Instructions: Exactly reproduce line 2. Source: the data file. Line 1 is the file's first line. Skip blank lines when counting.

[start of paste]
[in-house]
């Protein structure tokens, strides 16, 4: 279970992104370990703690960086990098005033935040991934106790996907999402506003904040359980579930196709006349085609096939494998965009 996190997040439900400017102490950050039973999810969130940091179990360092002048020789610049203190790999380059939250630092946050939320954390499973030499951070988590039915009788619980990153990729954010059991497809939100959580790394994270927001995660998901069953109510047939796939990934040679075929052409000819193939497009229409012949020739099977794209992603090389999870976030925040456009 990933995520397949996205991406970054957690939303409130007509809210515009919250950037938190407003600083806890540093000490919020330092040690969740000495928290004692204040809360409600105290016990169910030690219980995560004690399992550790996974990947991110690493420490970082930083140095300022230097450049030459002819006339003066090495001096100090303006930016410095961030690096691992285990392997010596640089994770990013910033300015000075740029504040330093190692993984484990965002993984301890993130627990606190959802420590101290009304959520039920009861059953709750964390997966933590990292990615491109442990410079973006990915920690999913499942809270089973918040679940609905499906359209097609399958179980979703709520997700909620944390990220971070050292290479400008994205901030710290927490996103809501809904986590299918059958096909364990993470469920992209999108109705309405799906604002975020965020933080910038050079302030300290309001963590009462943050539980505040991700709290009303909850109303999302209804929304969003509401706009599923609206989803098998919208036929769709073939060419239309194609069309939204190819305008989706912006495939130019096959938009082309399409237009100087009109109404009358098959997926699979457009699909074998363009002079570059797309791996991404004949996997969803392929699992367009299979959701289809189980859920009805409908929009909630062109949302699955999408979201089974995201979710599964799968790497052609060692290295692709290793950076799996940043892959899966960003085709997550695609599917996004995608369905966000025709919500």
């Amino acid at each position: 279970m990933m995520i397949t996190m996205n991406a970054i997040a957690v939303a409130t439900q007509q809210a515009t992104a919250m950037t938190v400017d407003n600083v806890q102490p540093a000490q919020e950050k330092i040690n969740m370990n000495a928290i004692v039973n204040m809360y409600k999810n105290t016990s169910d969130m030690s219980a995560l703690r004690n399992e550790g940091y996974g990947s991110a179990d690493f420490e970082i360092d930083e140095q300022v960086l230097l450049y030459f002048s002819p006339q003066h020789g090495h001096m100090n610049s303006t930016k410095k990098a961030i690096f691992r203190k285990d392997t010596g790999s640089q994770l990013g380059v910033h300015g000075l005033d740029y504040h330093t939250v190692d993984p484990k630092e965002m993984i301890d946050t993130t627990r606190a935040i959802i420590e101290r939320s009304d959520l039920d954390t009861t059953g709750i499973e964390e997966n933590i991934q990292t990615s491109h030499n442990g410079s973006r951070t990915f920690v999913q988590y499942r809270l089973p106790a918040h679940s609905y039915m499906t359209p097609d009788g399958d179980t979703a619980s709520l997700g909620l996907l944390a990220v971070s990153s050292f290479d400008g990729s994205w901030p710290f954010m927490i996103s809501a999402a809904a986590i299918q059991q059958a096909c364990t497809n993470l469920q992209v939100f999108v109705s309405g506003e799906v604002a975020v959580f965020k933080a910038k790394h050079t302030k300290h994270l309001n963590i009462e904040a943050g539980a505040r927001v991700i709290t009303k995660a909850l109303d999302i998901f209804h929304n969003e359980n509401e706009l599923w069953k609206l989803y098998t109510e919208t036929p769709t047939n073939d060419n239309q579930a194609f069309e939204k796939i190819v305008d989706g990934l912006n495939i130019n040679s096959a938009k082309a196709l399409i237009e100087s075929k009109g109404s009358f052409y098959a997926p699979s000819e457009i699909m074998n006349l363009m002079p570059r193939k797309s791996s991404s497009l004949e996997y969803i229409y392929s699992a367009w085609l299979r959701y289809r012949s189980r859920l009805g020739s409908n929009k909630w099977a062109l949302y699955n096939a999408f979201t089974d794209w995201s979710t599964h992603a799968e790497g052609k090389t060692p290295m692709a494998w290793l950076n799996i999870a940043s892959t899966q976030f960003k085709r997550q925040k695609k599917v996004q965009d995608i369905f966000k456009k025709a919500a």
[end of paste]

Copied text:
């Protein structure tokens, strides 16, 4: 279970992104370990703690960086990098005033935040991934106790996907999402506003904040359980579930196709006349085609096939494998965009 996190997040439900400017102490950050039973999810969130940091179990360092002048020789610049203190790999380059939250630092946050939320954390499973030499951070988590039915009788619980990153990729954010059991497809939100959580790394994270927001995660998901069953109510047939796939990934040679075929052409000819193939497009229409012949020739099977794209992603090389999870976030925040456009 990933995520397949996205991406970054957690939303409130007509809210515009919250950037938190407003600083806890540093000490919020330092040690969740000495928290004692204040809360409600105290016990169910030690219980995560004690399992550790996974990947991110690493420490970082930083140095300022230097450049030459002819006339003066090495001096100090303006930016410095961030690096691992285990392997010596640089994770990013910033300015000075740029504040330093190692993984484990965002993984301890993130627990606190959802420590101290009304959520039920009861059953709750964390997966933590990292990615491109442990410079973006990915920690999913499942809270089973918040679940609905499906359209097609399958179980979703709520997700909620944390990220971070050292290479400008994205901030710290927490996103809501809904986590299918059958096909364990993470469920992209999108109705309405799906604002975020965020933080910038050079302030300290309001963590009462943050539980505040991700709290009303909850109303999302209804929304969003509401706009599923609206989803098998919208036929769709073939060419239309194609069309939204190819305008989706912006495939130019096959938009082309399409237009100087009109109404009358098959997926699979457009699909074998363009002079570059797309791996991404004949996997969803392929699992367009299979959701289809189980859920009805409908929009909630062109949302699955999408979201089974995201979710599964799968790497052609060692290295692709290793950076799996940043892959899966960003085709997550695609599917996004995608369905966000025709919500």